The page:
- 34% would prefer a repayment plan that will allow them to gradually catch up on the outstanding debt, while at the same time being able to make their regular monthly payments. This group appears to intend to pay all of their obligations, but given the hit their finances have taken as a result of COVID 19, they will need some additional help in the way of time to get their accounts back to current.
- 28% would prefer to extend the accommodations for another few months. This group appears to be concerned with being able to pay their bills in absence of accommodations and, therefore, prefer an extension.
- 23% would prefer to pay the amount due in a lump sum. These consumers may have had smaller dollar amounts deferred and/or may have taken advantage of the financial accommodations made available to them as a precaution and not necessarily due to hardship.
Demographic profile of those unable to pay their utility bills:
- Geographic region: At 20% each, the South and West have the highest percentage of households that indicate they will not be able to pay their utility bills, followed closely by the Northeast at 19%. The Midwest has the lowest percentage of non-payers at 16%.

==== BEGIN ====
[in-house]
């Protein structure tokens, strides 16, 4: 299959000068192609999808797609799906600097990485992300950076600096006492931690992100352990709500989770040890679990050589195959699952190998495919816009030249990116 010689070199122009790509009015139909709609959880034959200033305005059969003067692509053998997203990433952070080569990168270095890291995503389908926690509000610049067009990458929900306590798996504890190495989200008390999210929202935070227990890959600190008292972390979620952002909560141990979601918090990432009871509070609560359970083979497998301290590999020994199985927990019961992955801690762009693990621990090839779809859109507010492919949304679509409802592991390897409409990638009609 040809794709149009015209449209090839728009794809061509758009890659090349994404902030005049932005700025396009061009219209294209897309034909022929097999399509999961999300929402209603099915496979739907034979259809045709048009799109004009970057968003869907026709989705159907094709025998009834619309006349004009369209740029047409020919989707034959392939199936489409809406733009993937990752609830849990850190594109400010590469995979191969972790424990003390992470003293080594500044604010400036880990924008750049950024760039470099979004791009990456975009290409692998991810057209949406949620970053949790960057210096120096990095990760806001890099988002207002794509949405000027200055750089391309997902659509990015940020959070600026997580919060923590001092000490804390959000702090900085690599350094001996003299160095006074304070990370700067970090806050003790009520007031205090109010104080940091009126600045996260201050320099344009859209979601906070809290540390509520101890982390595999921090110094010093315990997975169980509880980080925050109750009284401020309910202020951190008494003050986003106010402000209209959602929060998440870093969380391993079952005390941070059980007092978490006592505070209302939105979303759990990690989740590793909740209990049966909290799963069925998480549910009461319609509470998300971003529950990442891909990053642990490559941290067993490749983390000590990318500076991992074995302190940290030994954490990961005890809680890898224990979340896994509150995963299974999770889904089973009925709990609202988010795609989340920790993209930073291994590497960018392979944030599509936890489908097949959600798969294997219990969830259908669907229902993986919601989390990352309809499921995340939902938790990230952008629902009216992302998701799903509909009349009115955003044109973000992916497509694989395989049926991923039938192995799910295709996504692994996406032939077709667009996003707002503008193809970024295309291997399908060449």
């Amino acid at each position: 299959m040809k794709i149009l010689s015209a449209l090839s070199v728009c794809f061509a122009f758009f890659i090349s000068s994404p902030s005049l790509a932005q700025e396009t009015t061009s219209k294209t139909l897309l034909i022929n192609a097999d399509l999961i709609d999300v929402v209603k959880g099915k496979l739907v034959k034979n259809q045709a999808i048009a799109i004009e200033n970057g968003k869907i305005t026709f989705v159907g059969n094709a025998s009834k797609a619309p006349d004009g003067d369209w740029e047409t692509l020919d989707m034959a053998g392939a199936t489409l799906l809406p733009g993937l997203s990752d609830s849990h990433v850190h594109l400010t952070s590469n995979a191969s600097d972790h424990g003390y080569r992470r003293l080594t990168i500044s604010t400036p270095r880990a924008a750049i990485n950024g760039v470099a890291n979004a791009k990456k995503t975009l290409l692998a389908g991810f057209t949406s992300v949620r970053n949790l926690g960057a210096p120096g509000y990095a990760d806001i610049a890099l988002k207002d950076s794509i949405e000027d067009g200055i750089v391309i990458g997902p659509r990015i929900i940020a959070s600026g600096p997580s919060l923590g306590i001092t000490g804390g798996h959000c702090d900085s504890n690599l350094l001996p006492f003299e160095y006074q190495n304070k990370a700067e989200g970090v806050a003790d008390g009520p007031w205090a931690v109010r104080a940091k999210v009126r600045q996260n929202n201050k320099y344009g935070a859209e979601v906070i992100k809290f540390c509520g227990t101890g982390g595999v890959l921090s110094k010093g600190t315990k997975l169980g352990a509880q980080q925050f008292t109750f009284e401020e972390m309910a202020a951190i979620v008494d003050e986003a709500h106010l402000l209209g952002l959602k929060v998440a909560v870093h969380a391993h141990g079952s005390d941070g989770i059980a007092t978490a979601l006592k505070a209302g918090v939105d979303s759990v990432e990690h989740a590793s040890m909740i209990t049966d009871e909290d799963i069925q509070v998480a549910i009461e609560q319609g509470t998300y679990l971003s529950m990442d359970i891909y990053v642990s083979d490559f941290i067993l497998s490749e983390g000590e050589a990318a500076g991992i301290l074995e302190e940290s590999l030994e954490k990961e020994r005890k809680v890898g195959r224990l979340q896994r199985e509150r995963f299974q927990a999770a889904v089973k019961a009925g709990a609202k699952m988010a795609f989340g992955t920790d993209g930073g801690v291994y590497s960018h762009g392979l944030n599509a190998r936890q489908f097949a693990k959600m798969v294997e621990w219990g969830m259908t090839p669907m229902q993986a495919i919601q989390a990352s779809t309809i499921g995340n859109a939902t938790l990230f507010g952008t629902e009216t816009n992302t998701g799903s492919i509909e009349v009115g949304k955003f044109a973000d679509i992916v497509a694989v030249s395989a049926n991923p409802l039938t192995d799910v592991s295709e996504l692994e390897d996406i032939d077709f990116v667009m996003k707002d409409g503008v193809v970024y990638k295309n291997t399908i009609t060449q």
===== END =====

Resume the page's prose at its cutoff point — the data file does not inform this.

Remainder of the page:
- Generation: Millennials are the generation with the most consumers saying they will not be able to pay their utility bill (26%), followed by Gen Xers at 20% and Baby Boomers at 11%.
- Environment: Urban households are at the greatest risk of non-payment of their utility bills, with 26% saying they will not be able to pay. Among rural households, 19% indicate they will be unable to pay their utility bills. Suburban households have the lowest risk of nonpayment, with 15% indicating they will not be able to pay.
- Income: Income is the most defining demographic in determining the risk of nonpayment of a household’s utility bill. Among households with an income less than $50,000, 27% indicate they would be unable to pay their utility bills. For the income range between $50,000–$100,000, the percentage not able to pay decreases to 16%, and for those with an income greater than $100,000, 9% are unable to pay their utility bills.
Utility companies nationally can and should access TransUnion data that gives them deeper perspectives into these trends by visiting us online at transunion.com/industry/communications.
Legal Disclaimer: Please note that noted TransUnion analysis was based on responses to the company’s survey, and is not necessarily accurate nor complete information. Also, TransUnion does not intend, and this should not be interpreted as, legal advice; consult your legal counsel for questions and concerns about applicable law and your obligations.